June 23, 2018
Warning on ‘eclipse glasses’, find the safe ones
Consumers have been warned for years about websites, flea markets and others selling counterfeit Chanel handbags, NBA jerseys, MAC cosmetics and, yes, even fake Apple chargers.

So, now as we move closer to Aug. 21's eclipse mania, it should be no surprise that we're being warned about pirated eclipse glasses that could be unsafe for watching the coast-to-coast solar eclipse. Millions of people are likely to be watching either a partial eclipse that day or the total eclipse in other parts of the country.

These "eclipse glasses" are cheap - maybe $1 or $2 each - but if you use bad glasses you risk burning your retina. Injuries might be temporary or longer-term. Improper viewing of the sun during an eclipse could cause "eclipse blindness" or retinal burns.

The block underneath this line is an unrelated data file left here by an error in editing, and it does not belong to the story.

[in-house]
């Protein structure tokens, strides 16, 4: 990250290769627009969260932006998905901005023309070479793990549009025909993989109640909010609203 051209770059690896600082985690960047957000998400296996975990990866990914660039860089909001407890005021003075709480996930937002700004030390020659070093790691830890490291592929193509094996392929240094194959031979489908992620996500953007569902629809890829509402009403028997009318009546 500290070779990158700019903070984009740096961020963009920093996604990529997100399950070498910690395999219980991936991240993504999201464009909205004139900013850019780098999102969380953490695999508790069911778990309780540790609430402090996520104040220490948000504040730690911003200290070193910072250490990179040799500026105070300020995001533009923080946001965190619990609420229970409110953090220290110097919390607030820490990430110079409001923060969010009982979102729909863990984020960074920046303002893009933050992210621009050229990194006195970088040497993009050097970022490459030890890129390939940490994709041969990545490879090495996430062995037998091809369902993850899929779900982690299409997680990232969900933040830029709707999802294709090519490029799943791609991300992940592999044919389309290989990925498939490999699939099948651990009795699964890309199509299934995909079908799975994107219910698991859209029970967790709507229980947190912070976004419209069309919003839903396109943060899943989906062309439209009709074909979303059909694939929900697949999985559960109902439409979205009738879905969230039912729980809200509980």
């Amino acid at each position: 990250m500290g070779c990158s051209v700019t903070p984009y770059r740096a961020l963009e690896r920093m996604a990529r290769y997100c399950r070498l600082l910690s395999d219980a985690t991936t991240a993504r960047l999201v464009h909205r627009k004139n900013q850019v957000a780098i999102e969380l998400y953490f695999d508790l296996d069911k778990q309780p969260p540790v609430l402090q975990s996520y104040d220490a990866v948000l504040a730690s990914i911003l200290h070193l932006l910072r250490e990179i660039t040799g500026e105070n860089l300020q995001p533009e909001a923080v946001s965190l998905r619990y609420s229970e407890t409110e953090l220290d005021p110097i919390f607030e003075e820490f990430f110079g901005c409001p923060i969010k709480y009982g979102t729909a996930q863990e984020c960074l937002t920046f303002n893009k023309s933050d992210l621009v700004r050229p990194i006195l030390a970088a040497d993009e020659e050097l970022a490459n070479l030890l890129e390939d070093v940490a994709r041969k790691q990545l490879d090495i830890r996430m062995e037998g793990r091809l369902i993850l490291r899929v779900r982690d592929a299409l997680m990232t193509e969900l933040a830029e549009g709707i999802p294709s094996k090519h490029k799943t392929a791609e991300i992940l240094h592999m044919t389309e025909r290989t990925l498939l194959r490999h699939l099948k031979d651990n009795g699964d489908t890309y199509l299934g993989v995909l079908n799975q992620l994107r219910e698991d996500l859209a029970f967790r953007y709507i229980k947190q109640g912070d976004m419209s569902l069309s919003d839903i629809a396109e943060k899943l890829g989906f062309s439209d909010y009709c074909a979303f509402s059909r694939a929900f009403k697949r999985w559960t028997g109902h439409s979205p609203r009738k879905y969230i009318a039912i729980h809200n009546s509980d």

Special solar filters enable you to look at the partially eclipsed sun. Typically, consumers should look for the stamp of approval from the International Organization for Standardization or ISO and a label indicating that the product meets the ISO 12312-2 international safety standard.

But it's important to realize that the con artists are printing the ISO logo and certification label on sham solar glasses and handheld solar viewers.

"Don't just search for eclipse glasses on the Internet and buy whatever comes up," warned Rick Fienberg, press officer for the American Astronomical Society.

Many people might be tempted to do just that if they get frustrated shopping. Early in August, it was far easier to find fidget spinners and flexible expandable garden hoses at many stores than eclipse glasses. Many clerks hadn't even heard of "eclipse glasses." One clerk wondered out loud where you'd ever find those, according to USA Today.

Glasses certified as safe by the American Astronomical Society and NASA are available nationwide at:
• Walmart
• Lowes
• ToysRUs
• Home Depot
• Amazon

Story Date: August 14, 2017
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